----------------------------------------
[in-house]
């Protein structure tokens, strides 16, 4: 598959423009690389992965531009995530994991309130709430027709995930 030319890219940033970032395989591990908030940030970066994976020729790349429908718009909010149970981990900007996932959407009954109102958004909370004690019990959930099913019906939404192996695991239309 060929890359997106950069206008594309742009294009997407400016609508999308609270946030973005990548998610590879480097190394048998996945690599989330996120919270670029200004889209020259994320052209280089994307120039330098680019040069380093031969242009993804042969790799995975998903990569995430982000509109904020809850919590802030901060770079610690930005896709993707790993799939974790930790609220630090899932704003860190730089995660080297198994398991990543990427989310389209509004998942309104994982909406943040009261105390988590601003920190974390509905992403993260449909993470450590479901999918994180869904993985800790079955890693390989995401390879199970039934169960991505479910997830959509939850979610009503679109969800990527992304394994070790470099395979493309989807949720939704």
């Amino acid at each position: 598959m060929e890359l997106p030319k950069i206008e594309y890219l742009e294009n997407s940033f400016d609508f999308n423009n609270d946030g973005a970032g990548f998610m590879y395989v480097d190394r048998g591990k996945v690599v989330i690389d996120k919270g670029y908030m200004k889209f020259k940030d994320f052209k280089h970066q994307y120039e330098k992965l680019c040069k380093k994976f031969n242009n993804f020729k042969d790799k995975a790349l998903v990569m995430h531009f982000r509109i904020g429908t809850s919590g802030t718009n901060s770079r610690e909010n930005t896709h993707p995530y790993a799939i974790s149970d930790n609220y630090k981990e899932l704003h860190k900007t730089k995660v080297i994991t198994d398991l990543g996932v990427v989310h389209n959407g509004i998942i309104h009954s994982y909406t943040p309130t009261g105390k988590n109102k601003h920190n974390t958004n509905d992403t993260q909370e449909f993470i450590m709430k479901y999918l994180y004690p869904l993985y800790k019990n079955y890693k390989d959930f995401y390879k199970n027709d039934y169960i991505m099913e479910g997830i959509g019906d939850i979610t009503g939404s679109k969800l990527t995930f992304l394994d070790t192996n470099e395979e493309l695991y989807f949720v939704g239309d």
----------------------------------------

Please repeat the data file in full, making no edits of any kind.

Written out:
[in-house]
């Protein structure tokens, strides 16, 4: 598959423009690389992965531009995530994991309130709430027709995930 030319890219940033970032395989591990908030940030970066994976020729790349429908718009909010149970981990900007996932959407009954109102958004909370004690019990959930099913019906939404192996695991239309 060929890359997106950069206008594309742009294009997407400016609508999308609270946030973005990548998610590879480097190394048998996945690599989330996120919270670029200004889209020259994320052209280089994307120039330098680019040069380093031969242009993804042969790799995975998903990569995430982000509109904020809850919590802030901060770079610690930005896709993707790993799939974790930790609220630090899932704003860190730089995660080297198994398991990543990427989310389209509004998942309104994982909406943040009261105390988590601003920190974390509905992403993260449909993470450590479901999918994180869904993985800790079955890693390989995401390879199970039934169960991505479910997830959509939850979610009503679109969800990527992304394994070790470099395979493309989807949720939704």
């Amino acid at each position: 598959m060929e890359l997106p030319k950069i206008e594309y890219l742009e294009n997407s940033f400016d609508f999308n423009n609270d946030g973005a970032g990548f998610m590879y395989v480097d190394r048998g591990k996945v690599v989330i690389d996120k919270g670029y908030m200004k889209f020259k940030d994320f052209k280089h970066q994307y120039e330098k992965l680019c040069k380093k994976f031969n242009n993804f020729k042969d790799k995975a790349l998903v990569m995430h531009f982000r509109i904020g429908t809850s919590g802030t718009n901060s770079r610690e909010n930005t896709h993707p995530y790993a799939i974790s149970d930790n609220y630090k981990e899932l704003h860190k900007t730089k995660v080297i994991t198994d398991l990543g996932v990427v989310h389209n959407g509004i998942i309104h009954s994982y909406t943040p309130t009261g105390k988590n109102k601003h920190n974390t958004n509905d992403t993260q909370e449909f993470i450590m709430k479901y999918l994180y004690p869904l993985y800790k019990n079955y890693k390989d959930f995401y390879k199970n027709d039934y169960i991505m099913e479910g997830i959509g019906d939850i979610t009503g939404s679109k969800l990527t995930f992304l394994d070790t192996n470099e395979e493309l695991y989807f949720v939704g239309d």